Mercury transitive verb To wash with a preparation of mercury. [ Obsolete] B. Jonson.

Mercy noun ; plural Mercies . [ Middle English merci , French merci , Latin merces , mercedis , hire, pay, reward, Late Latin , equiv. to misericordia pity, mercy. Latin merces is probably akin to merere to deserve, acquire. See Merit , and confer Amerce .]
1. Forbearance to inflict harm under circumstances of provocation, when one has the power to inflict it; compassionate treatment of an offender or adversary; clemency.

Examples of justice must be made for terror to some; examples of mercy for comfort to others.
Bacon.

2. Compassionate treatment of the unfortunate and helpless; sometimes, favor, beneficence. Luke x. 37.

3. Disposition to exercise compassion or favor; pity; compassion; willingness to spare or to help.

In whom mercy lacketh and is not founden.
Sir T. Elyot.

4. A blessing regarded as a manifestation of compassion or favor.

The Father of mercies and the God of all comfort.
2 Cor. i. 3.

Mercy seat (Bib.) , the golden cover or lid of the Ark of the Covenant. See Ark , 2. -- Sisters of Mercy (R. C. Ch.) , a religious order founded in Dublin in the year 1827. Communities of the same name have since been established in various American cities. The duties of those belonging to the order are, to attend lying-in hospitals, to superintend the education of girls, and protect decent women out of employment, to visit prisoners and the sick, and to attend persons condemned to death. -- To be at the mercy of , to be wholly in the power of.

Syn. -- See Grace .

Merd noun [ French merde , Latin merda .] Ordure; dung. [ Obsolete] Burton.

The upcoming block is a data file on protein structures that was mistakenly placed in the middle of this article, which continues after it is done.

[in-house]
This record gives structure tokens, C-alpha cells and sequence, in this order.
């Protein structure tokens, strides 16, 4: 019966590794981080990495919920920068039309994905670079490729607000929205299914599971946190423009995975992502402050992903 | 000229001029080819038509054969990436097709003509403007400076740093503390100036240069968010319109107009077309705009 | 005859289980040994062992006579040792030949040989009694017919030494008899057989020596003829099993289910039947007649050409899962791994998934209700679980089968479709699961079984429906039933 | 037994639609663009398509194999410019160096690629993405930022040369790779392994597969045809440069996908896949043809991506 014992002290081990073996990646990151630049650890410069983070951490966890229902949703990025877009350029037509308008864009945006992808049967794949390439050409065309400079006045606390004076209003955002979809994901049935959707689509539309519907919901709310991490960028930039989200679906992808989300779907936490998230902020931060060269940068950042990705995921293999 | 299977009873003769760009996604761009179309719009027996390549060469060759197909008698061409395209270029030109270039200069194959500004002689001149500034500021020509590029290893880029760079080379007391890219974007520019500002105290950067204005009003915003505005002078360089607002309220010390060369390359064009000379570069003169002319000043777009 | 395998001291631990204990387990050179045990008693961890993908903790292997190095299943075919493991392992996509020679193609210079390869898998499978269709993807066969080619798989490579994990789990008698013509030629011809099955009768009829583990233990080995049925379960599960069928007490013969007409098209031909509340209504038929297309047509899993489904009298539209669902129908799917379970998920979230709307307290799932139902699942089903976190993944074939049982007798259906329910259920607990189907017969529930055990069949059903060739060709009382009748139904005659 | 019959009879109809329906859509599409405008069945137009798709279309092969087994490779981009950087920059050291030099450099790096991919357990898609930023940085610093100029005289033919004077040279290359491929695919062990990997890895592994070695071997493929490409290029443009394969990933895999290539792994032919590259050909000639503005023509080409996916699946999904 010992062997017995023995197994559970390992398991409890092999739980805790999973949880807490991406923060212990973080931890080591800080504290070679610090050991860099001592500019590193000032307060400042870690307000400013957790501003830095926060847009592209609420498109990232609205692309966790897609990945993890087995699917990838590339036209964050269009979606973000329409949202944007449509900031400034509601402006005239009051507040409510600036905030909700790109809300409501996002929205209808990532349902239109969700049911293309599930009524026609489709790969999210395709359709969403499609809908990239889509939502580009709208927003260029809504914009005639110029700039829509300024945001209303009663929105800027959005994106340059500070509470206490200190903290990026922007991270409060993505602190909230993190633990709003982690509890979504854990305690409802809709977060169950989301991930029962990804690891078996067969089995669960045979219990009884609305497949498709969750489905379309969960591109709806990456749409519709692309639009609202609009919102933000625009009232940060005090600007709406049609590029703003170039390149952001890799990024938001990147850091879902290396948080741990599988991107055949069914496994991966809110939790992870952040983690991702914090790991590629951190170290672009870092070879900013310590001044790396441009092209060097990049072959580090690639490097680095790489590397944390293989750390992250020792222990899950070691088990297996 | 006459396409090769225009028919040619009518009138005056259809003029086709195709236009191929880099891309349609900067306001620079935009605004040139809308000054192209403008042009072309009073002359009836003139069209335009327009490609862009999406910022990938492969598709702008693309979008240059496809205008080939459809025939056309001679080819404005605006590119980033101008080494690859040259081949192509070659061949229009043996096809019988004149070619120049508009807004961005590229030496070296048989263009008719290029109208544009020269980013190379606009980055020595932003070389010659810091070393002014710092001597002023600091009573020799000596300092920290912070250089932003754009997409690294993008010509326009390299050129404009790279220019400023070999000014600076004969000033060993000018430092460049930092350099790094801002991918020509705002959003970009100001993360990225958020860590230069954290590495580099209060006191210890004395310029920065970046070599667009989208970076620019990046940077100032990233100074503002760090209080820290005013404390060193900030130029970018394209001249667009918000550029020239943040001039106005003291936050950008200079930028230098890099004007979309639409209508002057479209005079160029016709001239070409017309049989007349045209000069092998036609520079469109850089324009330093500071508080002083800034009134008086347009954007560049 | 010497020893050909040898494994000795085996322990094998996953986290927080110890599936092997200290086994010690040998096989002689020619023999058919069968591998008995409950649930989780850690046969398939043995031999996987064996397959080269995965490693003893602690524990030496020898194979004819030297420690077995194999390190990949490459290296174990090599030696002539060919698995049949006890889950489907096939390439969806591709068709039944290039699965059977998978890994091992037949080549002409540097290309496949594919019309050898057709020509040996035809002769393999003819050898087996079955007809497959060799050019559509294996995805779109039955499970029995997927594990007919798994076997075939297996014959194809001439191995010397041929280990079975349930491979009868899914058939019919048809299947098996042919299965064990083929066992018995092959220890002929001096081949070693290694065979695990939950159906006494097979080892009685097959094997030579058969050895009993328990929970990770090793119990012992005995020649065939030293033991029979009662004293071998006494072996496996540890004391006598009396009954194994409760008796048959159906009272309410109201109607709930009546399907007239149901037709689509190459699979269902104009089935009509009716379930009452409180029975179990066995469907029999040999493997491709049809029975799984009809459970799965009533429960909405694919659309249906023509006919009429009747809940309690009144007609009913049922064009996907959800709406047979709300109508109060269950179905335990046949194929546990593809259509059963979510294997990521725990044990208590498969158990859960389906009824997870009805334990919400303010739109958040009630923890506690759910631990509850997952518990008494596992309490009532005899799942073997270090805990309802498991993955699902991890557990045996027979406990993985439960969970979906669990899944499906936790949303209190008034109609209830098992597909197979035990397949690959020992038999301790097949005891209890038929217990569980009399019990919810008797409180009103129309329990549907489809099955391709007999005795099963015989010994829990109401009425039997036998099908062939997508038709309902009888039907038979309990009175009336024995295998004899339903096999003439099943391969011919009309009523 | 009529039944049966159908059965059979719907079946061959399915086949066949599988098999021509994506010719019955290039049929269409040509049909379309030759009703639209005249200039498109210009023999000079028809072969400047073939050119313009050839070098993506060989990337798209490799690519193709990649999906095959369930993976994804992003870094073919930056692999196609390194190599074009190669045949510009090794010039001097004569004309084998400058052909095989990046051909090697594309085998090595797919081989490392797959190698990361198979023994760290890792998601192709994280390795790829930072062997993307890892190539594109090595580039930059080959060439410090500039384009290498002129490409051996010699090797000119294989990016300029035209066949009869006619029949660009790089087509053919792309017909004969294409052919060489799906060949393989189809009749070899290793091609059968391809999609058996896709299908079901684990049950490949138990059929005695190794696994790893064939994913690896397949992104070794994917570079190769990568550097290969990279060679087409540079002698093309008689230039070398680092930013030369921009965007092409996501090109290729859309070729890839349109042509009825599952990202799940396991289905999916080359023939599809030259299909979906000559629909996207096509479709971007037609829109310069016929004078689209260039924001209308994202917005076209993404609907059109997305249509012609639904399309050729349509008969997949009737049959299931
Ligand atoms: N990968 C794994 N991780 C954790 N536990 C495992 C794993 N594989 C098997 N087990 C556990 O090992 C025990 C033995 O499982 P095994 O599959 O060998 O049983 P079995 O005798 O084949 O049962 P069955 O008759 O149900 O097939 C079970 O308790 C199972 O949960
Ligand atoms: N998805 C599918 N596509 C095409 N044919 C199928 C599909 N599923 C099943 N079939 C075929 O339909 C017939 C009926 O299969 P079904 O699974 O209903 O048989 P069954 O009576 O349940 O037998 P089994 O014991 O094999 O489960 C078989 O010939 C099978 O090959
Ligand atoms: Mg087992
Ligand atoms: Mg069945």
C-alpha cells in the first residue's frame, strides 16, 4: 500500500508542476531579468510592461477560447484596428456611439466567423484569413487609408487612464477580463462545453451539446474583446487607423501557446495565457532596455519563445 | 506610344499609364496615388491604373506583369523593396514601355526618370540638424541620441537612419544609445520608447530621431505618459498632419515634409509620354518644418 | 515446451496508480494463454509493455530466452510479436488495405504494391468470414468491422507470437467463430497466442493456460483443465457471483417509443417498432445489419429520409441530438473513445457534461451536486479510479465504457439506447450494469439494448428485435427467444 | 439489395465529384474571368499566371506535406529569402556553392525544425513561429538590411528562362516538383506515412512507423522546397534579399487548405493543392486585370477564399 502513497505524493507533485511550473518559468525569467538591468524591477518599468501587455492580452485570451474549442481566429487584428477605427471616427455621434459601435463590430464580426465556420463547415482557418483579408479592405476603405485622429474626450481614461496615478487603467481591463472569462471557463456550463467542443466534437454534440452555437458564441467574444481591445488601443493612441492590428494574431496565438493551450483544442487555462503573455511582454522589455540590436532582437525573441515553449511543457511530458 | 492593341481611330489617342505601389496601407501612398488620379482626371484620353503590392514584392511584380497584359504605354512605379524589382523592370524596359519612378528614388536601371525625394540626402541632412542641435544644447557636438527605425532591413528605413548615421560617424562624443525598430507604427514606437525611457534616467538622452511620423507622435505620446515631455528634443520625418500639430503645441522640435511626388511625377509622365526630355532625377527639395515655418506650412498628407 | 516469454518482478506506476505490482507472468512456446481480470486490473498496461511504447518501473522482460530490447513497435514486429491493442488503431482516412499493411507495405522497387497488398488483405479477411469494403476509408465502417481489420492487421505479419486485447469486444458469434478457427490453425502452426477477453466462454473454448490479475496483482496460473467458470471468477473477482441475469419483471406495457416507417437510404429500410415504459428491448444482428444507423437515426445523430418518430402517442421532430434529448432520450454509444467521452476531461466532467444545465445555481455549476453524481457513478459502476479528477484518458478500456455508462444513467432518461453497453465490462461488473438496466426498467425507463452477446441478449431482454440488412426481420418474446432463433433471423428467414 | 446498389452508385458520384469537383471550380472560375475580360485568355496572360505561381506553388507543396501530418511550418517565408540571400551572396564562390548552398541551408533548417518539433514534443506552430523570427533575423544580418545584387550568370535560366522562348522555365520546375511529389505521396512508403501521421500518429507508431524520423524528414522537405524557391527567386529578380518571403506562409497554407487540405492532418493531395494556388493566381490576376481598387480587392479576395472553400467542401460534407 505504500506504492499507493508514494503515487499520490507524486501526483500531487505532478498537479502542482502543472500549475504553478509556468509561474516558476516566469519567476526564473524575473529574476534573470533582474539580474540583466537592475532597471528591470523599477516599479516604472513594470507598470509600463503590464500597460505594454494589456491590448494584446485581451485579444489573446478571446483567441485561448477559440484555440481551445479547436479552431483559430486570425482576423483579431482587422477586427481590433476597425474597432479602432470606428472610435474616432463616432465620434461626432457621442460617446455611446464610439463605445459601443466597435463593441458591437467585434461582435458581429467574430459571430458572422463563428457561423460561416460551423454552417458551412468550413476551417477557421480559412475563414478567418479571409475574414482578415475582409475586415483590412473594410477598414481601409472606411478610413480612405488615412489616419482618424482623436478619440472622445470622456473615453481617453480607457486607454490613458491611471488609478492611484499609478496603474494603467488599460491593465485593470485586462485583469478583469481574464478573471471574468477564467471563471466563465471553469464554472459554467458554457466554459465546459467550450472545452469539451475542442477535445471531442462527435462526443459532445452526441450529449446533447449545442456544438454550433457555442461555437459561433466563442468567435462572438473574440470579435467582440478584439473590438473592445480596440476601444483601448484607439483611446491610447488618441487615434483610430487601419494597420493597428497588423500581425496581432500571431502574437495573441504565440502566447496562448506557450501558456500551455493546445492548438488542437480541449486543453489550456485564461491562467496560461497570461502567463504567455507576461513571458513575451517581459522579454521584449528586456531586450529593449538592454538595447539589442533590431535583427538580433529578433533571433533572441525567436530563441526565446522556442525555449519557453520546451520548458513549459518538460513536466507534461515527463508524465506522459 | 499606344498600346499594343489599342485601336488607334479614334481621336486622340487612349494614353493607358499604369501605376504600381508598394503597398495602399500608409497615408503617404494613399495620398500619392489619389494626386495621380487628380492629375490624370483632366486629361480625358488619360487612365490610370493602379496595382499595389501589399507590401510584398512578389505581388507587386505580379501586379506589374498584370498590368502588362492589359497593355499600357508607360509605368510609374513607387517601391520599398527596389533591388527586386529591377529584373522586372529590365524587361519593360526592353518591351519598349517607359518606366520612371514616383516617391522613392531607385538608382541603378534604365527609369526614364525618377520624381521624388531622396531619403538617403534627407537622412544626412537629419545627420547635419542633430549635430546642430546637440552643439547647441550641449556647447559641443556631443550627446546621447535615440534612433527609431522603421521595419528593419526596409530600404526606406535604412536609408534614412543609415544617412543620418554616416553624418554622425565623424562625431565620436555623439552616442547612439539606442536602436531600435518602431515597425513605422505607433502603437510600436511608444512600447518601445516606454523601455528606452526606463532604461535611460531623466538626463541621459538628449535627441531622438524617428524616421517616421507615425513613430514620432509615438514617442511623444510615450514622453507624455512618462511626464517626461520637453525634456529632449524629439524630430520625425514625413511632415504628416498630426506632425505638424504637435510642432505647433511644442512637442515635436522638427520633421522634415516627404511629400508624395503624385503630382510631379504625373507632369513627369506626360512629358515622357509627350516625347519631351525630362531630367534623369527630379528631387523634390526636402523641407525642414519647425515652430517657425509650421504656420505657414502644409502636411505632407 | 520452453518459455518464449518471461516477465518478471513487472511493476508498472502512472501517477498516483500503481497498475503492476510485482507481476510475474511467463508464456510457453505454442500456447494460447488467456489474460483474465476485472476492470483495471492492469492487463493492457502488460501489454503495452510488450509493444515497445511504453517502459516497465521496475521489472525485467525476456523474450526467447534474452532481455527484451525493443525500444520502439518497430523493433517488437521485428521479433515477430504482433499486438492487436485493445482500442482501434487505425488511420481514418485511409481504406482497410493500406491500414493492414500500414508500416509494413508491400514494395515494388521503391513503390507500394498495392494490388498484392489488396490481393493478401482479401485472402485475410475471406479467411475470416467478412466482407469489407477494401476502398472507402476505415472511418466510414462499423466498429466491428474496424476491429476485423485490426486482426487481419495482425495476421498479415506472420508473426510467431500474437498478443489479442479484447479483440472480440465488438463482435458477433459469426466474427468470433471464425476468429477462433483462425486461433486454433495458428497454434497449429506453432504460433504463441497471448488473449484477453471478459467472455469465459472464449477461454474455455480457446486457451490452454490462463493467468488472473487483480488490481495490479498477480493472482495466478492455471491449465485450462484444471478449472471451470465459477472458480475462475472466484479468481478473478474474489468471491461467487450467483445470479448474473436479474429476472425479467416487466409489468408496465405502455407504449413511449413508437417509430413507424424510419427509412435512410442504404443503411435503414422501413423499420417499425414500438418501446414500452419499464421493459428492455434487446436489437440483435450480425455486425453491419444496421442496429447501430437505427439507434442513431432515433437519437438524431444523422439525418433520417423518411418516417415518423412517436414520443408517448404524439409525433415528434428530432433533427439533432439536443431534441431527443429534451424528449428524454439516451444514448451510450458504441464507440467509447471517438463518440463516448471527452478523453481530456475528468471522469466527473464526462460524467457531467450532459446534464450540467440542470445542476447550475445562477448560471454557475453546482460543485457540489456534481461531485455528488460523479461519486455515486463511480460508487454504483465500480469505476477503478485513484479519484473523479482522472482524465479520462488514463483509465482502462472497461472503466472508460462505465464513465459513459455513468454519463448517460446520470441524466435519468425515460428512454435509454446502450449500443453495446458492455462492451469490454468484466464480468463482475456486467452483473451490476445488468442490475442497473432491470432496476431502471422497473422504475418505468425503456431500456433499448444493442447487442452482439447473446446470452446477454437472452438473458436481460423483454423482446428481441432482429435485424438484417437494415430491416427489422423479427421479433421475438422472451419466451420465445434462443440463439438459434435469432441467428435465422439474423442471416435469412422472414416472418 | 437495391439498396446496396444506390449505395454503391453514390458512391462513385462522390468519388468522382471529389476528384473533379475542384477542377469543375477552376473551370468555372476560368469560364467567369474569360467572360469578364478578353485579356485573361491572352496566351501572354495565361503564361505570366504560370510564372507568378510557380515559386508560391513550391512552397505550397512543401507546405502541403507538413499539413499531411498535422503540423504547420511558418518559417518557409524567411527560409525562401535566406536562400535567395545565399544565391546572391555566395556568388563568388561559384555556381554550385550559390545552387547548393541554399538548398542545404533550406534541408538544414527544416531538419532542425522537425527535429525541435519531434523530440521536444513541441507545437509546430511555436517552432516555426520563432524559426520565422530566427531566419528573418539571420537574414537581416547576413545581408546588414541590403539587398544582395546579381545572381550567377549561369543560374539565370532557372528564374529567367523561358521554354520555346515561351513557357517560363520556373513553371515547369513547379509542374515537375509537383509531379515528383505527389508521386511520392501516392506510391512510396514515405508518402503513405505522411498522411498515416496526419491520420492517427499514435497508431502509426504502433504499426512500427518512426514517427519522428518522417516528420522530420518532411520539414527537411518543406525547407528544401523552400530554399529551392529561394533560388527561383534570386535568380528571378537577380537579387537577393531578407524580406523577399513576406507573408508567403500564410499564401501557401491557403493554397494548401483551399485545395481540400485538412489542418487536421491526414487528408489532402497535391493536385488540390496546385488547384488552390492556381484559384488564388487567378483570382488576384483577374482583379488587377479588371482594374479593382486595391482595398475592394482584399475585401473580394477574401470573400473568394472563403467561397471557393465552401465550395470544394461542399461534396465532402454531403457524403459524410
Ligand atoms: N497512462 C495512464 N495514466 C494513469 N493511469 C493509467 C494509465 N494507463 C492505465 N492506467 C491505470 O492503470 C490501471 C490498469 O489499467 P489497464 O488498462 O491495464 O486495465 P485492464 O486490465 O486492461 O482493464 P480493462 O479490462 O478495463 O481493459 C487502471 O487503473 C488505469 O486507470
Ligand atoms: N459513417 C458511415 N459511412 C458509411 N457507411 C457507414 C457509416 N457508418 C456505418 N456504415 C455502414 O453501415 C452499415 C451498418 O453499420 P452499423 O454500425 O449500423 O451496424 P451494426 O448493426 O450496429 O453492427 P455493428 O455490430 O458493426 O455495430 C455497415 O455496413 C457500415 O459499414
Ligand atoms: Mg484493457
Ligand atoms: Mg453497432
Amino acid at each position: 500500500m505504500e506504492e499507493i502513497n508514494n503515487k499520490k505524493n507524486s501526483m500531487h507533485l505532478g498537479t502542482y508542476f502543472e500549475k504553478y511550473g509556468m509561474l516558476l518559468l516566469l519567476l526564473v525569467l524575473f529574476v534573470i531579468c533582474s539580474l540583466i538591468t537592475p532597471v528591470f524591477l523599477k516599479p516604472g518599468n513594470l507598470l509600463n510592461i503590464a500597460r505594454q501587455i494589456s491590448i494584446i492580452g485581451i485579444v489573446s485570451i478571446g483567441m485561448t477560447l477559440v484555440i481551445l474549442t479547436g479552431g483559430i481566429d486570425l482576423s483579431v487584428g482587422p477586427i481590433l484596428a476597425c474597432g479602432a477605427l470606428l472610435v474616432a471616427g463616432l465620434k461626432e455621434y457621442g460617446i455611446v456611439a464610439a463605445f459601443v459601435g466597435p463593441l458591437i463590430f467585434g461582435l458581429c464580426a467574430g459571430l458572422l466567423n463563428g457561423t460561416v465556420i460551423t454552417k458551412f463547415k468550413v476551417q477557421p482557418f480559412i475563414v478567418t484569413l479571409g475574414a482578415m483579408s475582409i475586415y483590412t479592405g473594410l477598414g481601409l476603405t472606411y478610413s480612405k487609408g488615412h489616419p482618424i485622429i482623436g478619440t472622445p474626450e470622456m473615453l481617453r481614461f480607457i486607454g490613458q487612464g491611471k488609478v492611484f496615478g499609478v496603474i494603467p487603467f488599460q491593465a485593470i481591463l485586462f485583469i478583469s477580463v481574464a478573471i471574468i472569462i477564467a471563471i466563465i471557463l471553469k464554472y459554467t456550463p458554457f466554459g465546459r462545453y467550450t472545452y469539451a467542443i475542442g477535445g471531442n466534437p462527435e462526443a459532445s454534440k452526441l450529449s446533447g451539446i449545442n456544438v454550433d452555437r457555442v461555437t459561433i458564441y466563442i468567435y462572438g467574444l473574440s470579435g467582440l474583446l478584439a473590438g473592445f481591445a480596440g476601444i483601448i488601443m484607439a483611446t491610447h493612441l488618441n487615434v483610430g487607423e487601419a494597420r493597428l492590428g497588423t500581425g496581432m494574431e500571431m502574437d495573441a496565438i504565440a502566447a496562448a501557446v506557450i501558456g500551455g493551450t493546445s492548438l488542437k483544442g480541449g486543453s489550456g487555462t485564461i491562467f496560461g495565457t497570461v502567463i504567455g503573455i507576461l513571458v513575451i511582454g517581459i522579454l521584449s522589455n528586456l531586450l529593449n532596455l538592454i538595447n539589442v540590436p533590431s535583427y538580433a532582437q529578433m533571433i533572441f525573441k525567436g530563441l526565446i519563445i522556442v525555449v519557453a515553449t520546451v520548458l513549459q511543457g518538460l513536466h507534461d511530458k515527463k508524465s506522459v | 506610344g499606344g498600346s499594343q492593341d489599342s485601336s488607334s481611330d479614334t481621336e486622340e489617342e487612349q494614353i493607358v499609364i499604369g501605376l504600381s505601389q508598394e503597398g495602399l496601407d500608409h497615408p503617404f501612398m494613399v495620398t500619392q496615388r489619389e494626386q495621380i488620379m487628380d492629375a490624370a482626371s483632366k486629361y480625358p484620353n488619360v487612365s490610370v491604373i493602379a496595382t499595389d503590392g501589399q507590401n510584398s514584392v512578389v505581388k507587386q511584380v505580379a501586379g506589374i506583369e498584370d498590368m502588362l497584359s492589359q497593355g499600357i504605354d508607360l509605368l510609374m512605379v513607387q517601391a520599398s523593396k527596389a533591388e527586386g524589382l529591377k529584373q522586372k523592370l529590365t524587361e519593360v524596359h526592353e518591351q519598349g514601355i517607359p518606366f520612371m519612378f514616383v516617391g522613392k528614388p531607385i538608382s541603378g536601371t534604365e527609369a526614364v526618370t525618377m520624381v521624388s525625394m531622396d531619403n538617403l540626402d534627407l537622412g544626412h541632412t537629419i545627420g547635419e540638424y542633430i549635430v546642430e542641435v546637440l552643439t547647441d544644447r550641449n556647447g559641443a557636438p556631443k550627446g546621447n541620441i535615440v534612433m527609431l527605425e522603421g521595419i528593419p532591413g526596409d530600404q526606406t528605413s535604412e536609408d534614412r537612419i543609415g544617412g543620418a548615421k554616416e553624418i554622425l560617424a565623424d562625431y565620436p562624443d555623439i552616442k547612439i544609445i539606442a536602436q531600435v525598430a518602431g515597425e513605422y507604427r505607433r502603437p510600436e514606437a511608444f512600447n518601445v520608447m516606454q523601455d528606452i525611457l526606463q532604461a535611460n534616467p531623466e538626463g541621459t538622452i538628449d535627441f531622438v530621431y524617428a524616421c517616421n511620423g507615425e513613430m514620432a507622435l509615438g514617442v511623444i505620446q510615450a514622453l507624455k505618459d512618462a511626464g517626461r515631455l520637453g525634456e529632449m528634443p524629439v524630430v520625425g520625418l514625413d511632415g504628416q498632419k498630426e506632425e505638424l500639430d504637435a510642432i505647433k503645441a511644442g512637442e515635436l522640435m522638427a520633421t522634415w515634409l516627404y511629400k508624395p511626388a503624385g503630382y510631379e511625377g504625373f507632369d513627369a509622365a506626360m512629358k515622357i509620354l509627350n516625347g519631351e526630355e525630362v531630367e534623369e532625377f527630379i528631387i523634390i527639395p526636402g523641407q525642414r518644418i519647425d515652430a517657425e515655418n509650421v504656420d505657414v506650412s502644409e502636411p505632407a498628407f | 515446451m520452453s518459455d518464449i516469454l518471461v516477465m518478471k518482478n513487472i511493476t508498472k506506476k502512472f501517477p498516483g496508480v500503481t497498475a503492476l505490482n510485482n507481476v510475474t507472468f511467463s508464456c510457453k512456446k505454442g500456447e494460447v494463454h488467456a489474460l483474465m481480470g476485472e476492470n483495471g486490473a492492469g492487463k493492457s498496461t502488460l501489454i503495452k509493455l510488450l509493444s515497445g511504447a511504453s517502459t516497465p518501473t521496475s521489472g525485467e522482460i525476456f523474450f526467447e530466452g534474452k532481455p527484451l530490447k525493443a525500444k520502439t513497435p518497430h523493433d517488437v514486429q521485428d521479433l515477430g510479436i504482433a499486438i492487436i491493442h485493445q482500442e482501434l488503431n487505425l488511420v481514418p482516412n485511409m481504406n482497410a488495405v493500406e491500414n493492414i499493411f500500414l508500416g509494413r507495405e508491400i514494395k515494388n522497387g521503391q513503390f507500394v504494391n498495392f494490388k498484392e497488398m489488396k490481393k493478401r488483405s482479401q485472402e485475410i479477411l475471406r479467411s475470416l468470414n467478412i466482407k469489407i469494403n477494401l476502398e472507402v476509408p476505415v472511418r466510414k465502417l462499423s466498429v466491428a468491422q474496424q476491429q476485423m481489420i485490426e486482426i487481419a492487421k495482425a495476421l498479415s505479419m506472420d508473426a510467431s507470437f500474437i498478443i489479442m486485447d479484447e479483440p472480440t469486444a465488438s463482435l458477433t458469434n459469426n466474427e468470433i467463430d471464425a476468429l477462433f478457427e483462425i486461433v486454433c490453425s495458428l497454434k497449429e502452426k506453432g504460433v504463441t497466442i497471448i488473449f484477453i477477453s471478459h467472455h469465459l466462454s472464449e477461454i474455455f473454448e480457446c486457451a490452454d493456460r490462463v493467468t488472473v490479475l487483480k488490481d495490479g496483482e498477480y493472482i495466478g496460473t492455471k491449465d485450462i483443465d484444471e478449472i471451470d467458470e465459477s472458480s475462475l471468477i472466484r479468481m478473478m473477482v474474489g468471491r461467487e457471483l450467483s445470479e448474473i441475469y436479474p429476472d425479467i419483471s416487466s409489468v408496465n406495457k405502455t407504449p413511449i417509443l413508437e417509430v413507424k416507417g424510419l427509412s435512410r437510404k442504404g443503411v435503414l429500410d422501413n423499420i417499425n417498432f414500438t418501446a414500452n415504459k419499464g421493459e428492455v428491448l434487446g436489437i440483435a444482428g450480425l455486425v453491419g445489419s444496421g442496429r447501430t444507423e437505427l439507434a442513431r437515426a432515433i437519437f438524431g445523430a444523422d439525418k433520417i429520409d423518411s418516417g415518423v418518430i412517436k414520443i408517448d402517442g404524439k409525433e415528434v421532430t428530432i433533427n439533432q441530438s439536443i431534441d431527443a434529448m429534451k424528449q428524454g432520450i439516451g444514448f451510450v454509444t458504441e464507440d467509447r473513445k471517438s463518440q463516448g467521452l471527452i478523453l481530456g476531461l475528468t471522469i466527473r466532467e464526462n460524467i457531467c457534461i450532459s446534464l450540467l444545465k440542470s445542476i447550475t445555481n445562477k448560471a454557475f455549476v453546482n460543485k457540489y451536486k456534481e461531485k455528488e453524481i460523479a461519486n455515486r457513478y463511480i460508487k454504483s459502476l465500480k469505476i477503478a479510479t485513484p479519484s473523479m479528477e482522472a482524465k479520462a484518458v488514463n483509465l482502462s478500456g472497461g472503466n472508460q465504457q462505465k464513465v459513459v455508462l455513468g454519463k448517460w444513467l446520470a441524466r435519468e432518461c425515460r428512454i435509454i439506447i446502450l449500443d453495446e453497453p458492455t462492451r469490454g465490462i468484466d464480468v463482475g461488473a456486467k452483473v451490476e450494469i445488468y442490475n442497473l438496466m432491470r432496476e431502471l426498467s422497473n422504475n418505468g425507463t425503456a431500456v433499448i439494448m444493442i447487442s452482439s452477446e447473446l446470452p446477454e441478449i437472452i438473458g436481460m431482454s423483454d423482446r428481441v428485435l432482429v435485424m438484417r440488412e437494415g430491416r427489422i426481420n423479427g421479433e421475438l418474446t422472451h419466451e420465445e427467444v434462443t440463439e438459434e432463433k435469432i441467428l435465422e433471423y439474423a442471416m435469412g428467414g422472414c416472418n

Mere (mēr) noun [ Written also mar .] [ Middle English mere , Anglo-Saxon mere mere, sea; akin to Dutch meer lake, Old Saxon meri sea, Old High German meri , mari , German meer , Icelandic marr , Goth. marei , Russian more , W. mor , Ir. & Gael. muir , Latin mare , and perhaps to Latin mori to die, and meaning originally, that which is dead, a waste. Confer Mortal , Marine , Marsh , Mermaid , Moor .] A pool or lake. Drayton. Tennyson.

Mere noun [ Written also meer and mear .] [ Anglo-Saxon gemǣre . √269.] A boundary. Bacon.

Mere transitive verb To divide, limit, or bound. [ Obsolete]

Which meared her rule with Africa.
Spenser.

Mere noun A mare. [ Obsolete] Chaucer.

Mere adjective [ Superl. Merest . The comparative is rarely or never used.] [ Latin merus .]
1. Unmixed; pure; entire; absolute; unqualified.

Then entered they the mere , main sea.
Chapman.

The sorrows of this world would be mere and unmixed.
Jer. Taylor.

2. Only this, and nothing else; such, and no more; simple; bare; as, a mere boy; a mere form.

From mere success nothing can be concluded in favor of any nation.
Atterbury.

Merely adverb
1. Purely; unmixedly; absolutely.

Ulysses was to force forth his access,
Though merely naked.
Chapman.

2. Not otherwise than; simply; barely; only.

Prize not your life for other ends
Than merely to oblige your friends.
Swift.

Syn. -- Solely; simply; purely; barely; scarcely.

Merenchyma noun [ New Latin , from Greek ... a part + -enchyma , as in parenchyma .] (Botany) Tissue composed of spheroidal cells.

Meresman noun An officer who ascertains meres or boundaries. [ Eng.]

Merestead noun [ Mere boundary + stead place.] The land within the boundaries of a farm; a farmstead or farm. [ Archaic.] Longfellow.